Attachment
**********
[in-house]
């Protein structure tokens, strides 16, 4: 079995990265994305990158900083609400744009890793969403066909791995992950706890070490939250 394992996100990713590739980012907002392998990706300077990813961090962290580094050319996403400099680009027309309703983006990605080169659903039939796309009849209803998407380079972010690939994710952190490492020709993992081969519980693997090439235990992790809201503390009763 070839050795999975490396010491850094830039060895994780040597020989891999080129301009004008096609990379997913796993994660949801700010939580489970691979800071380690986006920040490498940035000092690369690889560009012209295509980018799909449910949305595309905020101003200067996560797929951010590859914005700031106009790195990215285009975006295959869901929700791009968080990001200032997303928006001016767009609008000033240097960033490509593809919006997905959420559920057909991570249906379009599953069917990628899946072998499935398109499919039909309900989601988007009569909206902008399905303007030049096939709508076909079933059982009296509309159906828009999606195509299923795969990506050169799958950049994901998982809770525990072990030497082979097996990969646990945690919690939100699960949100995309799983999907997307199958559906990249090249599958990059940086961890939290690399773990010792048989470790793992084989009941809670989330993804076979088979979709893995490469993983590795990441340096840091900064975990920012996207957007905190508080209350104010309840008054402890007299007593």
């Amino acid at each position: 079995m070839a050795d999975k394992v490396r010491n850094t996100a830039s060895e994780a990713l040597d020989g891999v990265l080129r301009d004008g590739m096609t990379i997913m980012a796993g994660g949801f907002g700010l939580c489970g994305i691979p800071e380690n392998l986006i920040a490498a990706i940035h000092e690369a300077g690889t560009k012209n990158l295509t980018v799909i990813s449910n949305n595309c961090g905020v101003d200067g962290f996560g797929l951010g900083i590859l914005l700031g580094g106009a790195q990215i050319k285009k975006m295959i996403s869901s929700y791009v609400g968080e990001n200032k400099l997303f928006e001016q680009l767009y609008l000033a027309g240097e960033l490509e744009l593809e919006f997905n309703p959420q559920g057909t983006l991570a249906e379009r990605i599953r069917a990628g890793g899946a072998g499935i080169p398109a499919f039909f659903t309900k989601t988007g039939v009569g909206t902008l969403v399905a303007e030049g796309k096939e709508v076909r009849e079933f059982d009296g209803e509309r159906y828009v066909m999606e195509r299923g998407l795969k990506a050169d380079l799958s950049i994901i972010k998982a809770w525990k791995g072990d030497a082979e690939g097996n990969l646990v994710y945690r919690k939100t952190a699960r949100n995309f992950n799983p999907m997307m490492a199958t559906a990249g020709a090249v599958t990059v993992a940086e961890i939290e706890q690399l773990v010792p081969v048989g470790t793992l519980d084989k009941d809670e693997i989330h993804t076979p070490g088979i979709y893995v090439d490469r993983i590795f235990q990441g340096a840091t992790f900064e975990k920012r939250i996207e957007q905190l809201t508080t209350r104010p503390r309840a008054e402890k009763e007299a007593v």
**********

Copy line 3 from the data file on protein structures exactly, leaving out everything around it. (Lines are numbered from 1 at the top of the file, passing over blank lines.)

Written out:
């Amino acid at each position: 079995m070839a050795d999975k394992v490396r010491n850094t996100a830039s060895e994780a990713l040597d020989g891999v990265l080129r301009d004008g590739m096609t990379i997913m980012a796993g994660g949801f907002g700010l939580c489970g994305i691979p800071e380690n392998l986006i920040a490498a990706i940035h000092e690369a300077g690889t560009k012209n990158l295509t980018v799909i990813s449910n949305n595309c961090g905020v101003d200067g962290f996560g797929l951010g900083i590859l914005l700031g580094g106009a790195q990215i050319k285009k975006m295959i996403s869901s929700y791009v609400g968080e990001n200032k400099l997303f928006e001016q680009l767009y609008l000033a027309g240097e960033l490509e744009l593809e919006f997905n309703p959420q559920g057909t983006l991570a249906e379009r990605i599953r069917a990628g890793g899946a072998g499935i080169p398109a499919f039909f659903t309900k989601t988007g039939v009569g909206t902008l969403v399905a303007e030049g796309k096939e709508v076909r009849e079933f059982d009296g209803e509309r159906y828009v066909m999606e195509r299923g998407l795969k990506a050169d380079l799958s950049i994901i972010k998982a809770w525990k791995g072990d030497a082979e690939g097996n990969l646990v994710y945690r919690k939100t952190a699960r949100n995309f992950n799983p999907m997307m490492a199958t559906a990249g020709a090249v599958t990059v993992a940086e961890i939290e706890q690399l773990v010792p081969v048989g470790t793992l519980d084989k009941d809670e693997i989330h993804t076979p070490g088979i979709y893995v090439d490469r993983i590795f235990q990441g340096a840091t992790f900064e975990k920012r939250i996207e957007q905190l809201t508080t209350r104010p503390r309840a008054e402890k009763e007299a007593v």